- Bookmarks your landing page.
- Adds something to the cart.
- (2 days)
- Clicks on the bookmark.
- Finalises the purchase.
If you only have simple attribution for the conversion for the revenue/profit of step 13, first touch is SEM and last touch direct. The social channel would be completely ignored and will not receive any credit! However, we can all agree that social played a part in the conversion. Not the most important, but it brought the visitor back to your website and it should also be credited for this.
The solution to this is to apply some rules or algorithms to each conversion, taking the revenue/profit from it and distributing it among some/all the marketing channels that lead to that conversion. Adobe Analytics offers Attribution IQ in Analytics Workspace, which I will explain in a future post. Data Workbench offers the best fit algorithm.
Calculating the ROI
This is where I really wanted to arrive in this post. At this point, you should have the cost you have incurred for each marketing channel, and multiple conversion values, one for each model you have considered. Therefore, you will be working with multiple ROIs. Something like (numbers totally made up):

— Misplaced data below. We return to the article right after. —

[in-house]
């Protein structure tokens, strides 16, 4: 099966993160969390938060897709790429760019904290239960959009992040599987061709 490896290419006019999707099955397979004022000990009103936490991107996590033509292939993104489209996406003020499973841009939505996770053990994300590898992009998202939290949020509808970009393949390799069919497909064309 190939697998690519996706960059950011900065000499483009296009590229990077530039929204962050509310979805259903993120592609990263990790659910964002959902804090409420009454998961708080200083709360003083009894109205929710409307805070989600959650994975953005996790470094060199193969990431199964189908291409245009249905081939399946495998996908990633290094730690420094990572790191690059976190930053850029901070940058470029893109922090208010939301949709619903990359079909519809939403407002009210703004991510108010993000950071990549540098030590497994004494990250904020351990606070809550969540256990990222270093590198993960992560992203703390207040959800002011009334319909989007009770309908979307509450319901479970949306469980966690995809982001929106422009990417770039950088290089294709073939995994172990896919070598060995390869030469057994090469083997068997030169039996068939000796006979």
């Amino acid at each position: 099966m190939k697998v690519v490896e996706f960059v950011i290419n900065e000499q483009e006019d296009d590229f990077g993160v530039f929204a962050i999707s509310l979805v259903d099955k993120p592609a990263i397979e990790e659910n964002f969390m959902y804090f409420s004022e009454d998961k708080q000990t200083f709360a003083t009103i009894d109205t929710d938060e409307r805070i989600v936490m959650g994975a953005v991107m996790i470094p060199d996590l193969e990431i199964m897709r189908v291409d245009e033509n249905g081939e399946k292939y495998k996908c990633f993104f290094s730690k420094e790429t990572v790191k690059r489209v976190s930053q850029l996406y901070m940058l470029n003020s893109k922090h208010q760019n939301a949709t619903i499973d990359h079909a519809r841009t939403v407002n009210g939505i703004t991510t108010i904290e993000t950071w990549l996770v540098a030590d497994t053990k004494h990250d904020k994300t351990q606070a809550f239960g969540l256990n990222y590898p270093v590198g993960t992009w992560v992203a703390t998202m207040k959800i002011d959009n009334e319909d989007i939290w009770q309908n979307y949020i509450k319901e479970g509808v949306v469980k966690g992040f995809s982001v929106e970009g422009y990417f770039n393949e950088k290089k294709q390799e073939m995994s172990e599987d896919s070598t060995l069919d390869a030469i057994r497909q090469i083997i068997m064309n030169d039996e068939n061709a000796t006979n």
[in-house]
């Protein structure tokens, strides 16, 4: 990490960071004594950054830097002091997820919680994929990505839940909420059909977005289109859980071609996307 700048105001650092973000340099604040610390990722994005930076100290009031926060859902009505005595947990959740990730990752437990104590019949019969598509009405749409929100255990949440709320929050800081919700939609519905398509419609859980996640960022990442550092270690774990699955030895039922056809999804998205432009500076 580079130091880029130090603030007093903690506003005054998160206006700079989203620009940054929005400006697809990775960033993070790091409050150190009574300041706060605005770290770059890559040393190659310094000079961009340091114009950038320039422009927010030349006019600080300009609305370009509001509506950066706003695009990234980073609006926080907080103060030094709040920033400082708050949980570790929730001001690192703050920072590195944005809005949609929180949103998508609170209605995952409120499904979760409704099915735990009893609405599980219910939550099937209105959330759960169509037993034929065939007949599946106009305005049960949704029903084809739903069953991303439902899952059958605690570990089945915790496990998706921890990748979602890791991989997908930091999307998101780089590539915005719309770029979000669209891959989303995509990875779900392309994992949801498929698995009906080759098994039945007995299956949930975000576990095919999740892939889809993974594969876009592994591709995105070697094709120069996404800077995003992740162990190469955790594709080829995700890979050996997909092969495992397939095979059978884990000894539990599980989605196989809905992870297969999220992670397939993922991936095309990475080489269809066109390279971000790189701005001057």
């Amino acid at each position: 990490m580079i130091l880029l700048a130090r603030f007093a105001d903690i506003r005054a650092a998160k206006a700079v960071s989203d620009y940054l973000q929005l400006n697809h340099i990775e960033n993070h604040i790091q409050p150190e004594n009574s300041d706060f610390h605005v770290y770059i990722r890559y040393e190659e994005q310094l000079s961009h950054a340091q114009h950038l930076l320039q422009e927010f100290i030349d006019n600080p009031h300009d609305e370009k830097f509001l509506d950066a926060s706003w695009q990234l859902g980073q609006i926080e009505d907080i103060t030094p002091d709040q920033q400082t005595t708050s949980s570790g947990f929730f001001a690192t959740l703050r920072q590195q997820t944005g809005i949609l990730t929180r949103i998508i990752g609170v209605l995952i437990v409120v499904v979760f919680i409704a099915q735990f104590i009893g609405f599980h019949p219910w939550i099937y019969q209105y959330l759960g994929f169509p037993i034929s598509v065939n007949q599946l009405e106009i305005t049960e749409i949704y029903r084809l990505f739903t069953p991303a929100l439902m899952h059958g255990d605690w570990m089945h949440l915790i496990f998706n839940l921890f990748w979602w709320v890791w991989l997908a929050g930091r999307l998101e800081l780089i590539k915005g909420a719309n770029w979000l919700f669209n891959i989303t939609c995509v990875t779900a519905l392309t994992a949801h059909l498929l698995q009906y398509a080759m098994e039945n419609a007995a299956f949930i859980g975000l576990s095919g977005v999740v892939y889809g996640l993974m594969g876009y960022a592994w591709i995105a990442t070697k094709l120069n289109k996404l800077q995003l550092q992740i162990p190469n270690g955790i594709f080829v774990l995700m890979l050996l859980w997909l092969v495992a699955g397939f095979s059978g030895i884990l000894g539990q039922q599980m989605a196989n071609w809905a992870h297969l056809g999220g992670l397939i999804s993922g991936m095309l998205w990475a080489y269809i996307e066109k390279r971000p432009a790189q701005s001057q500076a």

|First Touch||Last Touch||J-shape model||U-shape model|
Now, finally, you are in a position to solve the issue I mentioned at the beginning of this post: how to split your marketing budget. You may be asking: which model should I use? I am afraid there is no right or wrong answer here. All of them are valid and all of them provide you with information about your website. Since each website is different, you will need to decide how to use these numbers. This is why I said earlier that this is more of an art. If you were expecting a clear-cut approach, I am afraid there is none.
Some final thoughts:
- Do not put all your budget in the best performing marketing channel. You need a healthy mix of traffic sources.
- If an ROI is consistently below 100, it means you are losing money with this marketing channel. Concentrate on this channel and try to improve its performance, but if it proves impossible, you know it is time to stop investing in it.
- Remember that reporting is only as useful as the value you get out of it. Do not just create fancy reports with multiple models for the sake of it.